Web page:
Alan lives in the centre of the Pyramid, a great black structure in the factory landscape of Gleam, its point distorted by telescopes and observational instruments. Every week its Arbitrators bleed him, and all other working adults, two pints of his precious blood. But Alan is different from the other Pyramid factory workers. He remembers living outside the structure, in a town destroyed by the Pyramidders, its inhabitants slaughtered, the town returned to the ruinous state of everywhere else in the Discard, and only the child Alan saved to be nurtured, of a sort, in the Pyramid. Alan is known as Wild Alan. He cannot stop remembering life outside the Pyramid. He cannot help himself spreading the word. As a result, his wife Marion and child Billy are placed in danger. There is nothing for it. Marion throws him out into the Discard.
The Discard is a place of wonder, disgust, ugliness, music, violence and freedom. Its edges are infiltrated by the swamp, its depths oozing with slime, traversed by enormous snails, some captured and used by traders, but others eaten. Currency is shiny bugs, the most expensive commodity the rarest mushrooms. Trade in mushrooms is governed by a few monstrous beings, their henchmen even more monstrous – giants that howl and giggle like babies. A few years after leaving the Pyramid, having lived from hand to mouth by entertaining bars with Snapper his guitar, Alan is given a choice that is no choice – in order to save his son he must supply the Arbitrators with the finest and most scarce mushrooms. To do this, Alan must venture into the depths of Discard, pursued by his rivals, escorted by the strangest of travelling companions, into a slimy world that contains Gleam’s deepest secrets and mysteries.
Gleam is an astonishing novel. Its worldbuilding is not only spectacular, I can think of almost none to rival it. The Pyramid and Discard remain ever so slightly elusive, as more and more is revealed through the journey and experiences of Wild Alan and his companions, but as it is revealed this reader at least was gobsmacked by the levels of depth, colour, stench and strangeness. With Alan is Nora, Bloody Nora as she is fittingly known. Nora is a Mapmaker, one of the deadly beings whose mission is to chart the secrets of Gleam, to hunt out its original parts, to trace the evolution of what was once an enormous inexplicable factory. She is also, like all of her kind, the perfect killer. But, as we discover, she is also kind, a trait that Alan has to dig deep to discover in himself.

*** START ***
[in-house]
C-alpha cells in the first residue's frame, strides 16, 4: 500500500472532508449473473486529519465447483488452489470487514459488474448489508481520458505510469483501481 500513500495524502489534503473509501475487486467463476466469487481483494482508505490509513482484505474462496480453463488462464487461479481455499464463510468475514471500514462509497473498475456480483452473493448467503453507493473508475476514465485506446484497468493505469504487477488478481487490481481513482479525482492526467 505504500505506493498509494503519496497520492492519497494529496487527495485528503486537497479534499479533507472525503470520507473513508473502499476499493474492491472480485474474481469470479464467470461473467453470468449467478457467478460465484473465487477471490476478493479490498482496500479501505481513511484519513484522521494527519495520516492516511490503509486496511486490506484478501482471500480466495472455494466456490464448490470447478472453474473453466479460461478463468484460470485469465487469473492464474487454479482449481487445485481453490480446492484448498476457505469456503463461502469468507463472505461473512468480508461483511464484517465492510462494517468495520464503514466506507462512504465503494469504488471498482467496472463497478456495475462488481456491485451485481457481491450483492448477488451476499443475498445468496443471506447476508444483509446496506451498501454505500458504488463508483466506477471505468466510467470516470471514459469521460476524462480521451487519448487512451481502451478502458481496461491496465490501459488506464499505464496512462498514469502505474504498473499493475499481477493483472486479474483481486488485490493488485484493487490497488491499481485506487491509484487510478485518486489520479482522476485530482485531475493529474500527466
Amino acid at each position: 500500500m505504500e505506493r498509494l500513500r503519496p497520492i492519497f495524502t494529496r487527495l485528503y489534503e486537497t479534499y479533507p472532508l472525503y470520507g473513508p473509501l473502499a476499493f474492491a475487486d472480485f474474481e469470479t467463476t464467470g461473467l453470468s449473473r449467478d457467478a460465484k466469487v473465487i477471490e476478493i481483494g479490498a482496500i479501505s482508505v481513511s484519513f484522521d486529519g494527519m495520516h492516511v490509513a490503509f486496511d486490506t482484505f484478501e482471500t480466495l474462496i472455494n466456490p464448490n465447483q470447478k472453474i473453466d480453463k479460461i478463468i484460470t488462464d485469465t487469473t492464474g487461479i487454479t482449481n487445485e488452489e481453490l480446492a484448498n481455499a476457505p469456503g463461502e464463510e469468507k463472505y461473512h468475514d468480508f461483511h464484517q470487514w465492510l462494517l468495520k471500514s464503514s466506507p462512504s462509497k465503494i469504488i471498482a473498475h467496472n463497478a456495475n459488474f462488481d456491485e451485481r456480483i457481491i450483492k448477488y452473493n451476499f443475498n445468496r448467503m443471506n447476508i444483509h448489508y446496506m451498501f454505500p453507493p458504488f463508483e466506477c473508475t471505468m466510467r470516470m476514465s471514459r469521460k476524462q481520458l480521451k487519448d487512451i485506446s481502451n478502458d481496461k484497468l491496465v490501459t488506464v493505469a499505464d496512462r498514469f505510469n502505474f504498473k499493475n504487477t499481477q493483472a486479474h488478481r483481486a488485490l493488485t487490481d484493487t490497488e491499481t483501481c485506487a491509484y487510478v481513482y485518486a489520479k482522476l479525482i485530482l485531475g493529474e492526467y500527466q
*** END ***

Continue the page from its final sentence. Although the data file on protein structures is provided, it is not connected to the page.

The richness of this world, its creatures, its enormous structures, with endless staircases into the slime, its bars and houses of refuge and its mysterious vast expanses of unknown swamp, crisscrossed by ageless structures, littered with objects with no known function, traversed by traders and killers, is staggering. It’s hard not to think that Gleam is our world as it may be, so long into our Godforsaken future. But we don’t know that. Tom Fletcher paints an extraordinary world but he leaves it elusive. Great discoveries are made, horrible suffering is endured. Escape – and life – through drugs, drink, music and sex is sought and found. We are offered hope but it can just as quickly be snatched away. And who to trust in this slimy, swampy ooze with its revolting meals of snail meat?
Alan is a fascinating hero. He is, I think, a true hero. He is stuffed with faults and he knows it. But when Alan might think of himself as selfish and single-minded, we might think of him as being dedicated – he wants to save his son. He doesn’t want to bring the Pyramid toppling down. He wants Billy to be safe and he doesn’t care what he does to do that. But throughout we discover nobility in him. We also learn more about his travelling companions, each of whom has a history to tell which throws light on the corrupt darkness of the Pyramid. The relationships between this small group of people grow intense.
Gleam presents a journey or quest. It introduces us to a group of travellers that we grow close to. It takes us through a world built upon an unknowable past. It is extraordinarily rich. Gleam is the first in a trilogy. It stands well on its own but its ending is as surprising and shocking as the rest of this fine, wonderfully written novel and it makes the time until book two seem long indeed. A book of the year for sure.